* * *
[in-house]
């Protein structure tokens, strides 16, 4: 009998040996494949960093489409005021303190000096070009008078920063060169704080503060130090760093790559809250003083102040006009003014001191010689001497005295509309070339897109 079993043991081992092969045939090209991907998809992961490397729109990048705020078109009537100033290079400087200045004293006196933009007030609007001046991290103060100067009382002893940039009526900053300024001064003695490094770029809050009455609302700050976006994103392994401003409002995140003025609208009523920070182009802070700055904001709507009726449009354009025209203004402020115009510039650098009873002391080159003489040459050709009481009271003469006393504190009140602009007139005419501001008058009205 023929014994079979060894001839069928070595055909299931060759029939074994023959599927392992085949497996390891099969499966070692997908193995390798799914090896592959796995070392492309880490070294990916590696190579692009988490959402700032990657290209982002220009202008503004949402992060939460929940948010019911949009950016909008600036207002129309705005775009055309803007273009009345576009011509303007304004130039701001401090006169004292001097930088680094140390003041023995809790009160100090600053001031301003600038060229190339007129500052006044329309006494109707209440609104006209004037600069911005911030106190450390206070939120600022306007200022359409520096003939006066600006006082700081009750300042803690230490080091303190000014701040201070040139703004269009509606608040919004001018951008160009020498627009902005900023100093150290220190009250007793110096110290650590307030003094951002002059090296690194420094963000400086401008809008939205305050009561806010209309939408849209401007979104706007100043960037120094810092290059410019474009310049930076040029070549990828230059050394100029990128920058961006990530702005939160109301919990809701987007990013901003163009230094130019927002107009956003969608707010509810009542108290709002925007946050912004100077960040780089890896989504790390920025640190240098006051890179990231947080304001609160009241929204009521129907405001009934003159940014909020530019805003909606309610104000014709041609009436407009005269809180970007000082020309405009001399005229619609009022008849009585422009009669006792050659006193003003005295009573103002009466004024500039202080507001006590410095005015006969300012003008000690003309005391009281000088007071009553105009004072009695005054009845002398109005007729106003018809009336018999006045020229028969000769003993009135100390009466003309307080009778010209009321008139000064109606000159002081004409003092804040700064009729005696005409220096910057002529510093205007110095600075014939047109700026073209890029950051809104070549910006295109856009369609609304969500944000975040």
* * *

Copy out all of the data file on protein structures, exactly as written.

[in-house]
């Protein structure tokens, strides 16, 4: 009998040996494949960093489409005021303190000096070009008078920063060169704080503060130090760093790559809250003083102040006009003014001191010689001497005295509309070339897109 079993043991081992092969045939090209991907998809992961490397729109990048705020078109009537100033290079400087200045004293006196933009007030609007001046991290103060100067009382002893940039009526900053300024001064003695490094770029809050009455609302700050976006994103392994401003409002995140003025609208009523920070182009802070700055904001709507009726449009354009025209203004402020115009510039650098009873002391080159003489040459050709009481009271003469006393504190009140602009007139005419501001008058009205 023929014994079979060894001839069928070595055909299931060759029939074994023959599927392992085949497996390891099969499966070692997908193995390798799914090896592959796995070392492309880490070294990916590696190579692009988490959402700032990657290209982002220009202008503004949402992060939460929940948010019911949009950016909008600036207002129309705005775009055309803007273009009345576009011509303007304004130039701001401090006169004292001097930088680094140390003041023995809790009160100090600053001031301003600038060229190339007129500052006044329309006494109707209440609104006209004037600069911005911030106190450390206070939120600022306007200022359409520096003939006066600006006082700081009750300042803690230490080091303190000014701040201070040139703004269009509606608040919004001018951008160009020498627009902005900023100093150290220190009250007793110096110290650590307030003094951002002059090296690194420094963000400086401008809008939205305050009561806010209309939408849209401007979104706007100043960037120094810092290059410019474009310049930076040029070549990828230059050394100029990128920058961006990530702005939160109301919990809701987007990013901003163009230094130019927002107009956003969608707010509810009542108290709002925007946050912004100077960040780089890896989504790390920025640190240098006051890179990231947080304001609160009241929204009521129907405001009934003159940014909020530019805003909606309610104000014709041609009436407009005269809180970007000082020309405009001399005229619609009022008849009585422009009669006792050659006193003003005295009573103002009466004024500039202080507001006590410095005015006969300012003008000690003309005391009281000088007071009553105009004072009695005054009845002398109005007729106003018809009336018999006045020229028969000769003993009135100390009466003309307080009778010209009321008139000064109606000159002081004409003092804040700064009729005696005409220096910057002529510093205007110095600075014939047109700026073209890029950051809104070549910006295109856009369609609304969500944000975040």